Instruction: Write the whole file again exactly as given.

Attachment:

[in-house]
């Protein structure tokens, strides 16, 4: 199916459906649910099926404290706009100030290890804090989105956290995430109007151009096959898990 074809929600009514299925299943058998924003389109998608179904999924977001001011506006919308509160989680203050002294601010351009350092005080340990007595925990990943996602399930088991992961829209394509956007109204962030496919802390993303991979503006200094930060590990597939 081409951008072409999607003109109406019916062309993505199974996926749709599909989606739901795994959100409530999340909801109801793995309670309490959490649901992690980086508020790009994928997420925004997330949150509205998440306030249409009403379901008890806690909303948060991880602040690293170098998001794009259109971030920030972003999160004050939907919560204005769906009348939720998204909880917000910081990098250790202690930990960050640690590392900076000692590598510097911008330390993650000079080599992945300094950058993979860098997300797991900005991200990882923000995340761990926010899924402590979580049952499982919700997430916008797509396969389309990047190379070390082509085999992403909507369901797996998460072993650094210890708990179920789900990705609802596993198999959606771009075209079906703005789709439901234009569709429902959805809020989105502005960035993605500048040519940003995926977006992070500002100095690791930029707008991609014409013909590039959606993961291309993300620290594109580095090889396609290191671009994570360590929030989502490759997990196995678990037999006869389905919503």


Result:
[in-house]
């Protein structure tokens, strides 16, 4: 199916459906649910099926404290706009100030290890804090989105956290995430109007151009096959898990 074809929600009514299925299943058998924003389109998608179904999924977001001011506006919308509160989680203050002294601010351009350092005080340990007595925990990943996602399930088991992961829209394509956007109204962030496919802390993303991979503006200094930060590990597939 081409951008072409999607003109109406019916062309993505199974996926749709599909989606739901795994959100409530999340909801109801793995309670309490959490649901992690980086508020790009994928997420925004997330949150509205998440306030249409009403379901008890806690909303948060991880602040690293170098998001794009259109971030920030972003999160004050939907919560204005769906009348939720998204909880917000910081990098250790202690930990960050640690590392900076000692590598510097911008330390993650000079080599992945300094950058993979860098997300797991900005991200990882923000995340761990926010899924402590979580049952499982919700997430916008797509396969389309990047190379070390082509085999992403909507369901797996998460072993650094210890708990179920789900990705609802596993198999959606771009075209079906703005789709439901234009569709429902959805809020989105502005960035993605500048040519940003995926977006992070500002100095690791930029707008991609014409013909590039959606993961291309993300620290594109580095090889396609290191671009994570360590929030989502490759997990196995678990037999006869389905919503």